The air has been cleared a bit regarding Superman’s status in the DCnU, and (of course) it’s caused people to flip out a bit. Here is a quick rundown of the major changes:
1) A return to Ma and Pa Kent being dead.
2) Lois and Clark aren’t married and never were.
3) Something has changed at the Daily Planet.
4) Superman will be “more Kal-El from the planet Krypton than Clark Kent from Kansas.”
Morrison’s Action Comics will be about Clark stepping into the role of Superman, while George Perez’s Superman will be the modern character. To find the best examples of nerd rage, I turned once again to my arch-nemesis DC Women Kicking Ass (who is surprisingly silent on the matter) and picked some of the best nerd rage to respond to. So, let’s look at what the peanut gallery is saying so we can address their concerns one by one.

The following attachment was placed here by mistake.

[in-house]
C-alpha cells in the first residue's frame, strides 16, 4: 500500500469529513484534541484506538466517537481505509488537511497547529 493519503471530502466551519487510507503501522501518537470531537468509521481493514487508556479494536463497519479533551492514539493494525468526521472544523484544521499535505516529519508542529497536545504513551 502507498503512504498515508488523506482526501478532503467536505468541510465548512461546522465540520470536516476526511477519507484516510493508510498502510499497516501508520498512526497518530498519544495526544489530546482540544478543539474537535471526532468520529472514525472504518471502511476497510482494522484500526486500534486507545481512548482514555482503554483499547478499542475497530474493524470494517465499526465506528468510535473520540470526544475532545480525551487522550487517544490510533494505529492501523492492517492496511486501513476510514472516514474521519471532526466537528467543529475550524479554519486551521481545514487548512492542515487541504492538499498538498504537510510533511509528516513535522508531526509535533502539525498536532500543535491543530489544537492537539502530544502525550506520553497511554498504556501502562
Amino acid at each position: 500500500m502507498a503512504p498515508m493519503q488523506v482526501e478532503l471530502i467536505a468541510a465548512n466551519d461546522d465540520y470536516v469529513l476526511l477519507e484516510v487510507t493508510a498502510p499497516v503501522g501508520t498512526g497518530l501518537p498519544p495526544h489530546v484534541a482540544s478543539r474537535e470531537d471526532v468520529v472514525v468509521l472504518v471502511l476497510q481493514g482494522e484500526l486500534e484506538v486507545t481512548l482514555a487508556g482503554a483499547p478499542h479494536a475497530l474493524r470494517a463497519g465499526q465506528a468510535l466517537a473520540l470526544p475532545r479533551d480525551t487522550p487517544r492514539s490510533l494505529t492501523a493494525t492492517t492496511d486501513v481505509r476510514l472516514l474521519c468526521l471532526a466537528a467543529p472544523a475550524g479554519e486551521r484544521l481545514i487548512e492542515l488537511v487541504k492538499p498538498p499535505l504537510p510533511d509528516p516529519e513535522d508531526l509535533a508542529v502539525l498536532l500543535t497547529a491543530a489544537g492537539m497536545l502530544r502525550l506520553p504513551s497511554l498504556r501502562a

The Wilderness of Mirrors writes, “Eh. The reboot is as much about DC needing to establish a version of Superman sufficiently different from the original to count as theirs for when the rights revert as it is anything else.” Except that Morrison’s Superman is almost exactly the same character as the one in Action Comics #1. The argument that this Superman isn’t the “real Superman” (as if there could even be such a thing) is a ridiculous argument because, if anything, the relaunch Superman is more like what Siegel and Shuster created in 1938.
Fall from Stars writes, “Ugh. Well, so long, DC. I’m out,” and I can’t help but wonder exactly what about this information would make someone stop reading Superman comics. Even before Jonathan Kent died, Superman’s parents were barely in the comics as it was, so to be upset by the deaths of fictional characters who never appear is stupid.
This same logic can be applied to Lois Lane. Some feminist comic fans claim Lois Lane as their idol, but she hasn’t had a character outside of Superman’s wife for years now. There is a lot of potential for her to be a great character, and I think the best way to bring that out is to have Superman and Lois Lane split up. Yeah, they’re the most perfect couple in comics, but you know what? They aren’t real. They are fictional characters. They’ll get back together, don’t worry.